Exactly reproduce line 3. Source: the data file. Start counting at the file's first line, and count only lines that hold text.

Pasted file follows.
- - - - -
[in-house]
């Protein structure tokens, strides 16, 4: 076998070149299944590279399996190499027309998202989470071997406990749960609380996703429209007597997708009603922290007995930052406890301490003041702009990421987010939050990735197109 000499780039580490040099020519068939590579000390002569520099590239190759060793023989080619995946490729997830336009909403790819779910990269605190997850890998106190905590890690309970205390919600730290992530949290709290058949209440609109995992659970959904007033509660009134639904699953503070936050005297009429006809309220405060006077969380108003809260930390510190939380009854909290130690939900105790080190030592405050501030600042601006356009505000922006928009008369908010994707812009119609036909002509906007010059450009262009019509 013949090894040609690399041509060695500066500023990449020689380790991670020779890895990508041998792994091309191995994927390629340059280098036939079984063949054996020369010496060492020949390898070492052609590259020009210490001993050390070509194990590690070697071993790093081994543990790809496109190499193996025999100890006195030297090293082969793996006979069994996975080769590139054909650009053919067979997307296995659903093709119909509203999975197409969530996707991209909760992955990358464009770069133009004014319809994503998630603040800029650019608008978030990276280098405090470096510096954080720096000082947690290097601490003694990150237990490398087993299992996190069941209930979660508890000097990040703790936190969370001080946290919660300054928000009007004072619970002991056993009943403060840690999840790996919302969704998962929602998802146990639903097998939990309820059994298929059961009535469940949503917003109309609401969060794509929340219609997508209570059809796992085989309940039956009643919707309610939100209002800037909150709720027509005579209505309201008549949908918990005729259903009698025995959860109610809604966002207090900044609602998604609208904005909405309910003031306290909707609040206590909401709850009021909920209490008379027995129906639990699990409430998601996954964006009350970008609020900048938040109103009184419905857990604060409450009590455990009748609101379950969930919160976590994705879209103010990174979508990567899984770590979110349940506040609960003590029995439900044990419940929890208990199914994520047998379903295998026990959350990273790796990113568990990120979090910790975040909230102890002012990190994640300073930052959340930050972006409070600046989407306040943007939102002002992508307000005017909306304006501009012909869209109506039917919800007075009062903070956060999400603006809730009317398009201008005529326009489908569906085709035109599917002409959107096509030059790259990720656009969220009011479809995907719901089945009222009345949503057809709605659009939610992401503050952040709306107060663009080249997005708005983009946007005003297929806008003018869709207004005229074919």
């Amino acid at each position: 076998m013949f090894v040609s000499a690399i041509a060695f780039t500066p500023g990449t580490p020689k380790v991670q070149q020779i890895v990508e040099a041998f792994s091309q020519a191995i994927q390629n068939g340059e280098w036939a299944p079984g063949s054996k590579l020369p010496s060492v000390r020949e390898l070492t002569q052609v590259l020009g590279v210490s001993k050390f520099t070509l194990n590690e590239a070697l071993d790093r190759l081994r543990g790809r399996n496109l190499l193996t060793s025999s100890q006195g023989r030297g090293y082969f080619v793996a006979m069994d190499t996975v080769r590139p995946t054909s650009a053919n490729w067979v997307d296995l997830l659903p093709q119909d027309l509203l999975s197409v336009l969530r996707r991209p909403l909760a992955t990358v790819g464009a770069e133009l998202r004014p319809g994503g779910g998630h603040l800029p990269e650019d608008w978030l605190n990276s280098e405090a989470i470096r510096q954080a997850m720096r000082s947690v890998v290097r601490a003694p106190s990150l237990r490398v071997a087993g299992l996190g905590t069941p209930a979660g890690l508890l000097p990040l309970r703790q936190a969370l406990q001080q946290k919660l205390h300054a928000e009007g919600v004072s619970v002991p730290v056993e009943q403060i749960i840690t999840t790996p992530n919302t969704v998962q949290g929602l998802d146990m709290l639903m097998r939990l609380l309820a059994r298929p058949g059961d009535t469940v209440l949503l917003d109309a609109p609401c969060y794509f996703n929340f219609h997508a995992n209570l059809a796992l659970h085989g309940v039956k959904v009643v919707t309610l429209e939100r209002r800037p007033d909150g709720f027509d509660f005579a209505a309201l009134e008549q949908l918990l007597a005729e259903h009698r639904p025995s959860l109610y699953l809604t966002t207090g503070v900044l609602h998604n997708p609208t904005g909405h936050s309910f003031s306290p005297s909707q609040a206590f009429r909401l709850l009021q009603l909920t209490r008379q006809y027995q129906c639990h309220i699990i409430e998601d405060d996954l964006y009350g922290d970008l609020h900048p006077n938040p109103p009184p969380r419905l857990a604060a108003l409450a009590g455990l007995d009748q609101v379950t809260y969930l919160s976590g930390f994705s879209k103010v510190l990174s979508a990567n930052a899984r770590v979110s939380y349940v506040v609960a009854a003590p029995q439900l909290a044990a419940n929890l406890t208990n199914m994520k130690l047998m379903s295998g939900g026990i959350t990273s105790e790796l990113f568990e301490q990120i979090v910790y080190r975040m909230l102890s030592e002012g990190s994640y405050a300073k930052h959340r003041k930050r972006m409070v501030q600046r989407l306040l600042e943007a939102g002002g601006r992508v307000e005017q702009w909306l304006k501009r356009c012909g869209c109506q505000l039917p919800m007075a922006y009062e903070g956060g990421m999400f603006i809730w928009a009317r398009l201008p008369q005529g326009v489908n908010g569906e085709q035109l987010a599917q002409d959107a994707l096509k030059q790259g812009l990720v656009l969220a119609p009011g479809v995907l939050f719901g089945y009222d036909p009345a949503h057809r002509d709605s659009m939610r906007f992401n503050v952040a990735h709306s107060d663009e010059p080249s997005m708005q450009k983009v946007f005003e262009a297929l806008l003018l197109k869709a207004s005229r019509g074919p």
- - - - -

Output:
């Amino acid at each position: 076998m013949f090894v040609s000499a690399i041509a060695f780039t500066p500023g990449t580490p020689k380790v991670q070149q020779i890895v990508e040099a041998f792994s091309q020519a191995i994927q390629n068939g340059e280098w036939a299944p079984g063949s054996k590579l020369p010496s060492v000390r020949e390898l070492t002569q052609v590259l020009g590279v210490s001993k050390f520099t070509l194990n590690e590239a070697l071993d790093r190759l081994r543990g790809r399996n496109l190499l193996t060793s025999s100890q006195g023989r030297g090293y082969f080619v793996a006979m069994d190499t996975v080769r590139p995946t054909s650009a053919n490729w067979v997307d296995l997830l659903p093709q119909d027309l509203l999975s197409v336009l969530r996707r991209p909403l909760a992955t990358v790819g464009a770069e133009l998202r004014p319809g994503g779910g998630h603040l800029p990269e650019d608008w978030l605190n990276s280098e405090a989470i470096r510096q954080a997850m720096r000082s947690v890998v290097r601490a003694p106190s990150l237990r490398v071997a087993g299992l996190g905590t069941p209930a979660g890690l508890l000097p990040l309970r703790q936190a969370l406990q001080q946290k919660l205390h300054a928000e009007g919600v004072s619970v002991p730290v056993e009943q403060i749960i840690t999840t790996p992530n919302t969704v998962q949290g929602l998802d146990m709290l639903m097998r939990l609380l309820a059994r298929p058949g059961d009535t469940v209440l949503l917003d109309a609109p609401c969060y794509f996703n929340f219609h997508a995992n209570l059809a796992l659970h085989g309940v039956k959904v009643v919707t309610l429209e939100r209002r800037p007033d909150g709720f027509d509660f005579a209505a309201l009134e008549q949908l918990l007597a005729e259903h009698r639904p025995s959860l109610y699953l809604t966002t207090g503070v900044l609602h998604n997708p609208t904005g909405h936050s309910f003031s306290p005297s909707q609040a206590f009429r909401l709850l009021q009603l909920t209490r008379q006809y027995q129906c639990h309220i699990i409430e998601d405060d996954l964006y009350g922290d970008l609020h900048p006077n938040p109103p009184p969380r419905l857990a604060a108003l409450a009590g455990l007995d009748q609101v379950t809260y969930l919160s976590g930390f994705s879209k103010v510190l990174s979508a990567n930052a899984r770590v979110s939380y349940v506040v609960a009854a003590p029995q439900l909290a044990a419940n929890l406890t208990n199914m994520k130690l047998m379903s295998g939900g026990i959350t990273s105790e790796l990113f568990e301490q990120i979090v910790y080190r975040m909230l102890s030592e002012g990190s994640y405050a300073k930052h959340r003041k930050r972006m409070v501030q600046r989407l306040l600042e943007a939102g002002g601006r992508v307000e005017q702009w909306l304006k501009r356009c012909g869209c109506q505000l039917p919800m007075a922006y009062e903070g956060g990421m999400f603006i809730w928009a009317r398009l201008p008369q005529g326009v489908n908010g569906e085709q035109l987010a599917q002409d959107a994707l096509k030059q790259g812009l990720v656009l969220a119609p009011g479809v995907l939050f719901g089945y009222d036909p009345a949503h057809r002509d709605s659009m939610r906007f992401n503050v952040a990735h709306s107060d663009e010059p080249s997005m708005q450009k983009v946007f005003e262009a297929l806008l003018l197109k869709a207004s005229r019509g074919p």